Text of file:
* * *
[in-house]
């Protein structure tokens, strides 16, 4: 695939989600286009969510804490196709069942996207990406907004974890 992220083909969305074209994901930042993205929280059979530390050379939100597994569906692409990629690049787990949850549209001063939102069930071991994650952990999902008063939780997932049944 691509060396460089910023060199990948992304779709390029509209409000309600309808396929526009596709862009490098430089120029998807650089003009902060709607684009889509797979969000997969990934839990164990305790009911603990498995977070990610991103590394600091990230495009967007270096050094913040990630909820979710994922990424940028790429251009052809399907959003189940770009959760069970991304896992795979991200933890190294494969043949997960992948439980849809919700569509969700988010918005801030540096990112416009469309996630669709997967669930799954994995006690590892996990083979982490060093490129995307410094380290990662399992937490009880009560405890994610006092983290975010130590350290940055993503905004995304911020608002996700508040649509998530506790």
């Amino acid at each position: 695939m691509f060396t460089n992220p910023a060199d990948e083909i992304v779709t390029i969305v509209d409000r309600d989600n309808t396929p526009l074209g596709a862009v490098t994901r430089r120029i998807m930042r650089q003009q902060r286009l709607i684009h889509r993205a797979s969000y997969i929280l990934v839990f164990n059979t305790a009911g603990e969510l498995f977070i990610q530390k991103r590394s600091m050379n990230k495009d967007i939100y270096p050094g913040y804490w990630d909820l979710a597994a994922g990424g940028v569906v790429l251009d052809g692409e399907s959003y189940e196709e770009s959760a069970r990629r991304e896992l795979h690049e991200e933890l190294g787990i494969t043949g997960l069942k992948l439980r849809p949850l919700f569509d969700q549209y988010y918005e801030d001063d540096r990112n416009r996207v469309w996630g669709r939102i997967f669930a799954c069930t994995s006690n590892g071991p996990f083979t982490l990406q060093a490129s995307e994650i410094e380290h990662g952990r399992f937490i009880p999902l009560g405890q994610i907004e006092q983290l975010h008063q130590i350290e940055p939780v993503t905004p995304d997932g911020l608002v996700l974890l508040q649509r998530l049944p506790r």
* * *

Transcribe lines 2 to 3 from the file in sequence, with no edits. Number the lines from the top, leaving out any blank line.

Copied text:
């Protein structure tokens, strides 16, 4: 695939989600286009969510804490196709069942996207990406907004974890 992220083909969305074209994901930042993205929280059979530390050379939100597994569906692409990629690049787990949850549209001063939102069930071991994650952990999902008063939780997932049944 691509060396460089910023060199990948992304779709390029509209409000309600309808396929526009596709862009490098430089120029998807650089003009902060709607684009889509797979969000997969990934839990164990305790009911603990498995977070990610991103590394600091990230495009967007270096050094913040990630909820979710994922990424940028790429251009052809399907959003189940770009959760069970991304896992795979991200933890190294494969043949997960992948439980849809919700569509969700988010918005801030540096990112416009469309996630669709997967669930799954994995006690590892996990083979982490060093490129995307410094380290990662399992937490009880009560405890994610006092983290975010130590350290940055993503905004995304911020608002996700508040649509998530506790």
């Amino acid at each position: 695939m691509f060396t460089n992220p910023a060199d990948e083909i992304v779709t390029i969305v509209d409000r309600d989600n309808t396929p526009l074209g596709a862009v490098t994901r430089r120029i998807m930042r650089q003009q902060r286009l709607i684009h889509r993205a797979s969000y997969i929280l990934v839990f164990n059979t305790a009911g603990e969510l498995f977070i990610q530390k991103r590394s600091m050379n990230k495009d967007i939100y270096p050094g913040y804490w990630d909820l979710a597994a994922g990424g940028v569906v790429l251009d052809g692409e399907s959003y189940e196709e770009s959760a069970r990629r991304e896992l795979h690049e991200e933890l190294g787990i494969t043949g997960l069942k992948l439980r849809p949850l919700f569509d969700q549209y988010y918005e801030d001063d540096r990112n416009r996207v469309w996630g669709r939102i997967f669930a799954c069930t994995s006690n590892g071991p996990f083979t982490l990406q060093a490129s995307e994650i410094e380290h990662g952990r399992f937490i009880p999902l009560g405890q994610i907004e006092q983290l975010h008063q130590i350290e940055p939780v993503t905004p995304d997932g911020l608002v996700l974890l508040q649509r998530l049944p506790r």